Amended Sedition Bill aims to combat threats against peace and public order

Amended Sedition Bill aims to combat threats against peace and public order

KUALA LUMPUR: It will no longer be an offence to incite hatred, contempt or disaffection against the Government, or the administration of justice in the country under proposed amendments to the Sedition Act 1948.

In a move to promote a more transparent and responsive administration, the public will be at liberty to give feedback or criticise the Government.

However, the Sedition (Amendment) Bill 2015 seeks to penalise any person who promotes feelings of hostility between persons or groups on the grounds of religion.

This measure, the Government says, is needed to protect the sanctity of religious faiths of a multi-cultural Malaysia.

To avoid ambiguity when it comes to Islam, religion also refers to syariah laws and shall not include any deviant teachings, the Bill reads.

It also seeks to make it an offence for any person or group to demand for the secession of any state from Malaysia.

The Bill was tabled for the first reading by Home Minister Datuk Seri Dr Ahmad Zahid Hamidi.

The enhanced measures and penalties in the Bill aim to deal with threats against peace, public order and security in the nation, in particular through "irresponsible misuse of social media to spread divisiveness and insult race, religion and culture without regard to consequences".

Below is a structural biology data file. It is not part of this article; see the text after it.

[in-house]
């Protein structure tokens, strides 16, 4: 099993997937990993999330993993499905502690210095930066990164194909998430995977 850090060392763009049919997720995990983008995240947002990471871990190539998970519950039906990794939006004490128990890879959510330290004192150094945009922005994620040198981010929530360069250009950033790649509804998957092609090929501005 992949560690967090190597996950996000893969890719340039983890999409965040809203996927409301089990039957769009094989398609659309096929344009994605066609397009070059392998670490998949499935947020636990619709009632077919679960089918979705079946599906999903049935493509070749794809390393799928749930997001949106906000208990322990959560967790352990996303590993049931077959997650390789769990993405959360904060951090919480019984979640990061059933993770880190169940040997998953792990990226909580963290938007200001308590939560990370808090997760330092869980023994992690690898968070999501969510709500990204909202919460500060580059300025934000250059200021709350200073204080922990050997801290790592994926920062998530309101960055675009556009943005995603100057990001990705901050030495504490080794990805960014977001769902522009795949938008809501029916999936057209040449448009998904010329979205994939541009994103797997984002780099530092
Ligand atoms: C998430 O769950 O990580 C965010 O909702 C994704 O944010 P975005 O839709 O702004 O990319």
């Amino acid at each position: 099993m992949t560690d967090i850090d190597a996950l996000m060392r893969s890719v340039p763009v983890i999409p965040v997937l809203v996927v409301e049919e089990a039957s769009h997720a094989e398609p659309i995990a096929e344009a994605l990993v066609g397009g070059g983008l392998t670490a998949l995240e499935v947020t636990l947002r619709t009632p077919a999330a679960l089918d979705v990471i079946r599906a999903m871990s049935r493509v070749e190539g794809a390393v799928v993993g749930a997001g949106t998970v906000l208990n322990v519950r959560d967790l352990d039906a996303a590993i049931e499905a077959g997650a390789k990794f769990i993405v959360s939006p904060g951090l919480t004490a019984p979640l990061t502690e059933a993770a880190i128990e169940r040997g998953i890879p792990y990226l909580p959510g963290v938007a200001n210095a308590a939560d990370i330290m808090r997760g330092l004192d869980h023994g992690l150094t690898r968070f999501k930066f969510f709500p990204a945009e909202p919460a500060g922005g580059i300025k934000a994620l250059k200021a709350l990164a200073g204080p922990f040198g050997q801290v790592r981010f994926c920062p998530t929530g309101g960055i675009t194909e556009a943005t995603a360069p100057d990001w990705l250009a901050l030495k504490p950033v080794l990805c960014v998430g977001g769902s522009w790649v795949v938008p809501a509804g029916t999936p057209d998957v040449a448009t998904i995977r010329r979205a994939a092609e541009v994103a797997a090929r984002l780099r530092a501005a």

On the flip side, the amendments proposed that bail be denied to those charged with sedition.

The proposed new Section 5A states that bail would not be given if the Public Prosecutor decides that it is not in the public interest to grant bail to the accused person.

This section seeks to impose a higher penalty for offences related to sedition involving bodily injury and damage to property.

Section 5B seeks to empower the court to prevent an accused who is released on bail from leaving the country.

Clause 8 of the Bill seeks to amend Section 10 of the current Act to empower the court to issue an order to remove seditious publications made by electronic means, such as online publications.

A new Section 10B empowers the court to issue an order under the Communications and Multimedia Act to prevent access to such publications if the perpetrator cannot be identified.

However, no person shall be convicted of any offence if the person proves that the alleged seditious publication was produced without his authority, consent and knowledge, and that he had no reasonable grounds to believe the publication had a seditious tendency.

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